And of course, it's the first thing he sees, the white patch of skin above her collarbone. He can't take his eyes off it even though all the while he can hear his mother in his head scolding him for staring. And in a moment of complete idiocy he reaches out and traces it with his thumb. She exhales slowly and he can see her pulse pounding at her throat.
What is he doing?
"You broke your collarbone," he says and it isn't a question. He doesn't have a doubt in his mind. "Right through the skin."
She smiles. "How did you know?"
"I did too. Have a scar just like that. Quidditch injury?"
"Isn't it always?"
"For you maybe." He pulls the collar of his shirt down to reveal an identical though slightly faded raised patch of skin. "It was fifth year. Got caught in a whirlwind during a storm and crashed right into the stands. Thought my captain was going to pass out when she saw the blood."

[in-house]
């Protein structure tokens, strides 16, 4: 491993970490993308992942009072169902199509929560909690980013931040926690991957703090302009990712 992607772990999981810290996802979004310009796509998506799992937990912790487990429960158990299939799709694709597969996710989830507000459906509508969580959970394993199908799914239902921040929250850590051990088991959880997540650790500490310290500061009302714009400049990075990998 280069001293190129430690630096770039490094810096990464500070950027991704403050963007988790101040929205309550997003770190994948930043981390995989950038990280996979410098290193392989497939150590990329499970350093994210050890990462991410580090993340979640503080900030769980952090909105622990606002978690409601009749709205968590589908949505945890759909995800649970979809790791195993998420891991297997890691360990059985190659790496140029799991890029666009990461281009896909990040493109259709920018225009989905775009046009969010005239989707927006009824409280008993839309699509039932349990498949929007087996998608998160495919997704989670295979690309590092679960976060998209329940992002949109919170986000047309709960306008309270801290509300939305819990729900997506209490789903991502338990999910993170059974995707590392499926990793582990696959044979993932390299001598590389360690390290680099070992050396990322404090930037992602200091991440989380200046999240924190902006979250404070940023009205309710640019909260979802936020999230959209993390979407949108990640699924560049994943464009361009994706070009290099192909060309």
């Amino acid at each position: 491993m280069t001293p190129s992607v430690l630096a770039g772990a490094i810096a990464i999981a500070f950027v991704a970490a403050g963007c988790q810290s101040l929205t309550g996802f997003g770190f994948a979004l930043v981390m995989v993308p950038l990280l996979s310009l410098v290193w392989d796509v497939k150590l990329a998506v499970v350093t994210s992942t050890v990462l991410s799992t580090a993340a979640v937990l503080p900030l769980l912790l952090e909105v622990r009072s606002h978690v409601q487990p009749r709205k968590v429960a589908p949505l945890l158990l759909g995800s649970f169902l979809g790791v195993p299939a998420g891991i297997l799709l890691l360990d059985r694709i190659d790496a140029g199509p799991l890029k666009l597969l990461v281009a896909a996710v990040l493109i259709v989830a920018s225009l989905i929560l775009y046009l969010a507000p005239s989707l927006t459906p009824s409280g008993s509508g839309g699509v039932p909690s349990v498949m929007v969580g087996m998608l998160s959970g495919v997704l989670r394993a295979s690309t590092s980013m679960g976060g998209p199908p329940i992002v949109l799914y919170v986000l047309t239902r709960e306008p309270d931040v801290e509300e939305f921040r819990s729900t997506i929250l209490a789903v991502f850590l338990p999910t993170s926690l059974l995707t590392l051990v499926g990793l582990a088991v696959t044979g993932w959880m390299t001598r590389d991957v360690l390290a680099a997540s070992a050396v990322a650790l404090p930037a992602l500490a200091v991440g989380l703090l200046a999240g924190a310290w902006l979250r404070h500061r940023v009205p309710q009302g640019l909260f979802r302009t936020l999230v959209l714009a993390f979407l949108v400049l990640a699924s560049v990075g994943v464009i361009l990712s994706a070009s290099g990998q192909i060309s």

"I bet you thought it was the greatest thing to ever happen to you."
"I did at the time." He doesn't elaborate but the implication isn't lost on her and she smiles again, narrowing her eyes, probably wondering if he's just playing games.
"You don't even know me."
He waves a hand as though this is of no importance. "I know enough."
"You don't remember me, though," she continues. "I was a first year when you were in seventh. I went to every Quidditch match and I'll admit I had a bit of crush on you. The kind of a crush girls don't even think twice about when they grow up, you know? I still remember your Wronski Feint. Impressive."